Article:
After everyone had washed the mud off, and/or changed, we got back on the bus, and went to the Ultimate Jerk for dinner. Most people had to wait for the chicken to be finished, as the delivery had been late that day. The wait was only about 20 minutes. I had a plate of jerked chicken, rice, and peas. It was delicious, the chicken was spicy, and fell off the bone. It was only $5.00 a plate, and more than worth it. I considered getting a second plate to take back to the lab with me, but didn’t. After dinner Mr. Scarlett (our boat/dive leader at the lab) recommended a place in town for dancing. Everyone went there, but Mei, Joe, and I stayed on the bus and slept. We could still hear the music from across the street though, it was fun and upbeat.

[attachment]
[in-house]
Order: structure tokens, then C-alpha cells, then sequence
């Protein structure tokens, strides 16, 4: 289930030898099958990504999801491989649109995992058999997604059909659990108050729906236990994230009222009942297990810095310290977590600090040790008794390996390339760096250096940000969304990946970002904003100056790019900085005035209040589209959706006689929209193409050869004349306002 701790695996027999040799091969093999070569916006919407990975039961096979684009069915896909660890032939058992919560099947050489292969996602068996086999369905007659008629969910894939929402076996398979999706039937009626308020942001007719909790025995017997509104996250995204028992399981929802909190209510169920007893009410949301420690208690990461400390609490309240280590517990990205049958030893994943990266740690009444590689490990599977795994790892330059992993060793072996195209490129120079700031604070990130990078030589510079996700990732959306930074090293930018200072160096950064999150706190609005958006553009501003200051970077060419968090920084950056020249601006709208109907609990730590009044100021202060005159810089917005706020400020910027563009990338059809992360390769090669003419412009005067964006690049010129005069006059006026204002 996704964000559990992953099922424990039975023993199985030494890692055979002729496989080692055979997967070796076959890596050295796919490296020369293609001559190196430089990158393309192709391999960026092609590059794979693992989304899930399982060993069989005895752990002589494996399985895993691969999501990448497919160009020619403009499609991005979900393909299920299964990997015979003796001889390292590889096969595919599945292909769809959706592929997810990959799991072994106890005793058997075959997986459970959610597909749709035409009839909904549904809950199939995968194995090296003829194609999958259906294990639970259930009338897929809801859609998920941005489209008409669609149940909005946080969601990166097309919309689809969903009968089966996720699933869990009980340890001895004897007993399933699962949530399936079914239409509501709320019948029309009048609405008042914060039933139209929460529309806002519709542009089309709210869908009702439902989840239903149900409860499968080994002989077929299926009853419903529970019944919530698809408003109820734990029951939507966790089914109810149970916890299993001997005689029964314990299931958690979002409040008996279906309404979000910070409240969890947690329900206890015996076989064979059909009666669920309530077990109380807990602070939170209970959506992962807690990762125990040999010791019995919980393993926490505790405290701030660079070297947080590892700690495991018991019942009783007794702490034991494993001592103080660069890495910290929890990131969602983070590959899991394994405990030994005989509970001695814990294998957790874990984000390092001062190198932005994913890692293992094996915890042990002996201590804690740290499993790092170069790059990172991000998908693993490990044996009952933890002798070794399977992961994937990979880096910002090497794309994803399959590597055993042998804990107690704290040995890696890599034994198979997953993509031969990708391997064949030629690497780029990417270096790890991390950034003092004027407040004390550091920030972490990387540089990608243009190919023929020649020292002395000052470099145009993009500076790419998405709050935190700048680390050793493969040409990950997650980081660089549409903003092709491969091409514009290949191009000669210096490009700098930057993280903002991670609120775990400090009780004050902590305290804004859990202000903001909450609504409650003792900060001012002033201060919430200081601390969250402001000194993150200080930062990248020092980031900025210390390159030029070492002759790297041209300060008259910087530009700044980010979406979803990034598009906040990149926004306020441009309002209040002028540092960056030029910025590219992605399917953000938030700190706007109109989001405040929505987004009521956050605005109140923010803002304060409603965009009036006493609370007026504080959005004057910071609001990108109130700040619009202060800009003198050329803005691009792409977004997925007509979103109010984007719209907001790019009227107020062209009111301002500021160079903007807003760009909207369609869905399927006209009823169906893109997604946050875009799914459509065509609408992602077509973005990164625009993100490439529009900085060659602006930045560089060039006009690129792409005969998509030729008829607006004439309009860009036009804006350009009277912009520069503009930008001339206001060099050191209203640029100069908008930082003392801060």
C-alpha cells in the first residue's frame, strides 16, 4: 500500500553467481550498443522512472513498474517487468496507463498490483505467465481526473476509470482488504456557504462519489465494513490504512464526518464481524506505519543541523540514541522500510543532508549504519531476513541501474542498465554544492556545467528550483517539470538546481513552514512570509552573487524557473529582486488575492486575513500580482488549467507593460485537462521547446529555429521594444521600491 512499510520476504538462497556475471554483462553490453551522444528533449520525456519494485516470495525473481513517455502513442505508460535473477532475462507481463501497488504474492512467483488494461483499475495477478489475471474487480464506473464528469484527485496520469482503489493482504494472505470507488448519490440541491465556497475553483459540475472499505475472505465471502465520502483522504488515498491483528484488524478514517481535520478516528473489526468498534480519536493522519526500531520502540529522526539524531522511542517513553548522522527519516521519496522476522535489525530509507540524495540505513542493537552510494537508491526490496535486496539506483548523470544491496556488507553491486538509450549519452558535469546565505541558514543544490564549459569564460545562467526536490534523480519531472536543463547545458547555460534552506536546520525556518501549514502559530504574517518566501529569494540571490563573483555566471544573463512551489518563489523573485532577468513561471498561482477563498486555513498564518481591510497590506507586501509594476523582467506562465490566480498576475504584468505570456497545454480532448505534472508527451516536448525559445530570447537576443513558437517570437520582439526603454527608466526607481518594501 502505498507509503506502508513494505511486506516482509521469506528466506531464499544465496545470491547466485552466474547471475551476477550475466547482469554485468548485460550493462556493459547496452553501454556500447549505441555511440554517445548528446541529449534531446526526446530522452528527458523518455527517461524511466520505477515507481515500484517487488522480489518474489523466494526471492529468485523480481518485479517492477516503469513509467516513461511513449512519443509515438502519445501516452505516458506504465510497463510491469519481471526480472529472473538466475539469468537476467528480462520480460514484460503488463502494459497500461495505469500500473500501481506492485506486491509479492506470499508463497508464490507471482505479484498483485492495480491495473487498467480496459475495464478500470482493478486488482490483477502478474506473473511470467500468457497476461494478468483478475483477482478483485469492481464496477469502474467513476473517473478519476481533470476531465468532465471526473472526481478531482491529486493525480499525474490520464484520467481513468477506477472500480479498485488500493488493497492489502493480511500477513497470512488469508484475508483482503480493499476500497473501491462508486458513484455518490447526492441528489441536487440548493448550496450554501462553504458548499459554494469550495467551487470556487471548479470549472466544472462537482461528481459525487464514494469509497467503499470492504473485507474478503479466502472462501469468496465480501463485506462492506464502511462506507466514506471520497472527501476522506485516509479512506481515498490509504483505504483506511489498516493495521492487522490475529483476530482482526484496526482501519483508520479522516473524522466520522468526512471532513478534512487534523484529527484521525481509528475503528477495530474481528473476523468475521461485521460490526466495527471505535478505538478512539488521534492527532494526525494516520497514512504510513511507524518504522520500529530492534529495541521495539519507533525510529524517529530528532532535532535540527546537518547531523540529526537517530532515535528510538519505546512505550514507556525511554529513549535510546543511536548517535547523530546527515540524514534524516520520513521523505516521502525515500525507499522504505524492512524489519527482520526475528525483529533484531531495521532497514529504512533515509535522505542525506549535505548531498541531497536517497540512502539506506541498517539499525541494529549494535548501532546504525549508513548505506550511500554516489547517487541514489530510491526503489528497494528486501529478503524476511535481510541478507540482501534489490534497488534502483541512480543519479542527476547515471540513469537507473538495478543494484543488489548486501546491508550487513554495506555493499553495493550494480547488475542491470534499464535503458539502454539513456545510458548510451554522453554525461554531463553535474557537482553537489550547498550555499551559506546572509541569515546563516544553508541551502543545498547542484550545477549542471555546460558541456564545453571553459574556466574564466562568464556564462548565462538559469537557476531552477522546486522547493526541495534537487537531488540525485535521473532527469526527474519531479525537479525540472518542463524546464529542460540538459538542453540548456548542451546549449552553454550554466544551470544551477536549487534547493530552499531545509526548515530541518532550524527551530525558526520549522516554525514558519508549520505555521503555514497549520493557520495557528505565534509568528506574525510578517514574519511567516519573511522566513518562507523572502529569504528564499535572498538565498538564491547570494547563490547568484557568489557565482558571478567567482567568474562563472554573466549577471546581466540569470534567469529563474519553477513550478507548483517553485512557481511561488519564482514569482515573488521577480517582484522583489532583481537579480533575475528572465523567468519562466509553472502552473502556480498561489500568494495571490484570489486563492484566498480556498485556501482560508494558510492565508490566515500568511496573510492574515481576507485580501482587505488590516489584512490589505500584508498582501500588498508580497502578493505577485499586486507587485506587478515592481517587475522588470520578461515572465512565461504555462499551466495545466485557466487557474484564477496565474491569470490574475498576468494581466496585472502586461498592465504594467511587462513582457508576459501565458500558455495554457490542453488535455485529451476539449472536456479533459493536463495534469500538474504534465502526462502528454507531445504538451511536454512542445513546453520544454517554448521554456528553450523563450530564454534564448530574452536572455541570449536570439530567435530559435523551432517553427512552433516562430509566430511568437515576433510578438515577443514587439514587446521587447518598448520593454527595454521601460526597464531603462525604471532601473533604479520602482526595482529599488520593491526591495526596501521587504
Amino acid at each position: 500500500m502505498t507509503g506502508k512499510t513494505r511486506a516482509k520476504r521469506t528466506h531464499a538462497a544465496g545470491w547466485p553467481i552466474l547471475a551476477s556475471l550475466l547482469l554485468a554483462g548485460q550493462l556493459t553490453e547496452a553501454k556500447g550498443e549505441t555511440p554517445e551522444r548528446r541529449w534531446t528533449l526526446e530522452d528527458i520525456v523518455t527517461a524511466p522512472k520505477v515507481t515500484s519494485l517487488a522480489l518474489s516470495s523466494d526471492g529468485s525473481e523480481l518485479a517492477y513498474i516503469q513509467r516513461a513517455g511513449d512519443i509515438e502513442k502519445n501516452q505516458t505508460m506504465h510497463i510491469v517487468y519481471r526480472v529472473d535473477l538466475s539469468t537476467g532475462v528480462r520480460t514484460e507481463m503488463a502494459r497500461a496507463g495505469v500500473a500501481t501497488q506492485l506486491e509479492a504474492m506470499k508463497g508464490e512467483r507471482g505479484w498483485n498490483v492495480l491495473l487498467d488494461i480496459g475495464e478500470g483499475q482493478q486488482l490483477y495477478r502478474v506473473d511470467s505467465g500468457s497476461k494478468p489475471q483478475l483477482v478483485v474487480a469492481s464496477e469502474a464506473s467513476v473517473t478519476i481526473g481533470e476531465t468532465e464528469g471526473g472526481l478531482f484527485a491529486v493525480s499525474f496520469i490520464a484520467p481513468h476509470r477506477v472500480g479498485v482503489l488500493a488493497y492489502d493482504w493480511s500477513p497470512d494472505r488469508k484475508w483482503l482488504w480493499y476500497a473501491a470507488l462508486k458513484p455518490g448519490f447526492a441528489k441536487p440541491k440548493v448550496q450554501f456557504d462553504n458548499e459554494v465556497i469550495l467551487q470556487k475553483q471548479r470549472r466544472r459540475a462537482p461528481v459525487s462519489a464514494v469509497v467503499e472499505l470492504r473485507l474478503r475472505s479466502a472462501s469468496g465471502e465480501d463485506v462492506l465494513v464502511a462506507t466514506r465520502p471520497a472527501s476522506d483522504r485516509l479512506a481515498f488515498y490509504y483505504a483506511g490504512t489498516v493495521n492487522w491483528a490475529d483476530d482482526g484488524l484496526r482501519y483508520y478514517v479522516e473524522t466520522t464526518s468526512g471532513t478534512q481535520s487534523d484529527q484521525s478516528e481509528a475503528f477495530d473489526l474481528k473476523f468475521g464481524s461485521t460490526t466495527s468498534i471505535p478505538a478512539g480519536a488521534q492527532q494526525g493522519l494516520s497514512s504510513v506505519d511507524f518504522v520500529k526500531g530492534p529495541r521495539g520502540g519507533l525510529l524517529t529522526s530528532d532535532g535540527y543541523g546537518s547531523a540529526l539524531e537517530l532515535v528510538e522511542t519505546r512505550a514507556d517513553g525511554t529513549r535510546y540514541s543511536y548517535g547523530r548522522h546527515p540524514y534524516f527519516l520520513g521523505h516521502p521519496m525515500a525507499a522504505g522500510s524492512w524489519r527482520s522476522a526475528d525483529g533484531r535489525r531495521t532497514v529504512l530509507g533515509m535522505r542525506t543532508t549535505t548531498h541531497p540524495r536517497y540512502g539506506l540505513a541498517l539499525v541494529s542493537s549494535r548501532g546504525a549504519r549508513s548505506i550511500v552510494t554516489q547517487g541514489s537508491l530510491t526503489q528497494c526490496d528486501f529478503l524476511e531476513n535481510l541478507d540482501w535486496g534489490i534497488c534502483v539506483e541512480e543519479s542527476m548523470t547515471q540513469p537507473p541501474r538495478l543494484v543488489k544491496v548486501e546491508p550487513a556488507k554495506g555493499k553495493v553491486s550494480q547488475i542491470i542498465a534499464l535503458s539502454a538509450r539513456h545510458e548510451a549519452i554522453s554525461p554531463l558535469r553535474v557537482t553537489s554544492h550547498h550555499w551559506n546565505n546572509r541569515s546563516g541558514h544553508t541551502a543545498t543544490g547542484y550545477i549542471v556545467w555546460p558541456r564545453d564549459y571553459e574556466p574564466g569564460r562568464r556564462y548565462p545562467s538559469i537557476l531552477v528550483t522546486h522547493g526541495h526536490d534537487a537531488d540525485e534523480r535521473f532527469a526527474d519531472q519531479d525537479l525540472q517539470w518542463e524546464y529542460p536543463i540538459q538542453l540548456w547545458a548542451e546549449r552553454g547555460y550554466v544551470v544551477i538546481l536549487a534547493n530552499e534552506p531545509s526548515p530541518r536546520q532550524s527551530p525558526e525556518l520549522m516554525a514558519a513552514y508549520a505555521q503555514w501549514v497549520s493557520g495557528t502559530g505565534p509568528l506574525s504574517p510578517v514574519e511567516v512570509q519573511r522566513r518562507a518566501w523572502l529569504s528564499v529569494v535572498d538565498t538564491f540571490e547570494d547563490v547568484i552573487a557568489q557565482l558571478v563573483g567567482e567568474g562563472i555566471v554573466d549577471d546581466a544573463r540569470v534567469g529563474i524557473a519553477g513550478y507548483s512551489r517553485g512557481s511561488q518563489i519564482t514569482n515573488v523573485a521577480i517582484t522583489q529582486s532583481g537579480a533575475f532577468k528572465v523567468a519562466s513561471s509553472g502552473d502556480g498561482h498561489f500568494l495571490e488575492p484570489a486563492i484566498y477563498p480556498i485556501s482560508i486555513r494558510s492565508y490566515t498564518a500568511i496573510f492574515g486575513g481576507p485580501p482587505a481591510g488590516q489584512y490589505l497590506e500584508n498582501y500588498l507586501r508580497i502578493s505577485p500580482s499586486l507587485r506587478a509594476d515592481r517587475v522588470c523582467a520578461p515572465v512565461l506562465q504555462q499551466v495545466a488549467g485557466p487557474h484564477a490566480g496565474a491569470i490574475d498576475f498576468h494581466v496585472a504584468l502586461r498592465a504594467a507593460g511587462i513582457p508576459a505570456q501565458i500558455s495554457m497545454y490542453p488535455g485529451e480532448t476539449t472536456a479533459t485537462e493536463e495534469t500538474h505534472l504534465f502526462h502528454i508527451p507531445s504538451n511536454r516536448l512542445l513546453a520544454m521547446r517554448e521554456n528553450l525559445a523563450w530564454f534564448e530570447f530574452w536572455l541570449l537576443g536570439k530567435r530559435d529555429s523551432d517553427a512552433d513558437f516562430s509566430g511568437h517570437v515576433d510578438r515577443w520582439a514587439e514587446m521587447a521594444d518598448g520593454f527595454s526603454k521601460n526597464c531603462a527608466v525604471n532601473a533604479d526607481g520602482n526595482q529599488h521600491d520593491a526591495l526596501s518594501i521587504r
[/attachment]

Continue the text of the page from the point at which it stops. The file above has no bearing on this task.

The world famous Ultimate Jerk restaurant.

We were back at the Marine Lab by 9:00 that night, as we have a lot to finish in the couple of days we have left in Jamaica. This morning I went on another dive. It was to one of Mr. Scarlett’s favorite dive sites, the Caverns. I didn’t actually see any caverns (at least not large ones), but it was a beautiful place to dive. Afterwards Mr. Scarlett poured water over everyone’s heads, to ‘baptize’ us at a new dive site. This was even the first time Brad, Joe, and Amber had dove there, which I think was the main reason we were baptized at all. It was a fun dive, but now it’s time to get back to work again, analyzing project results, and collecting more data.

Underwater at "the caverns".



26 Jan PM – The Final Stretch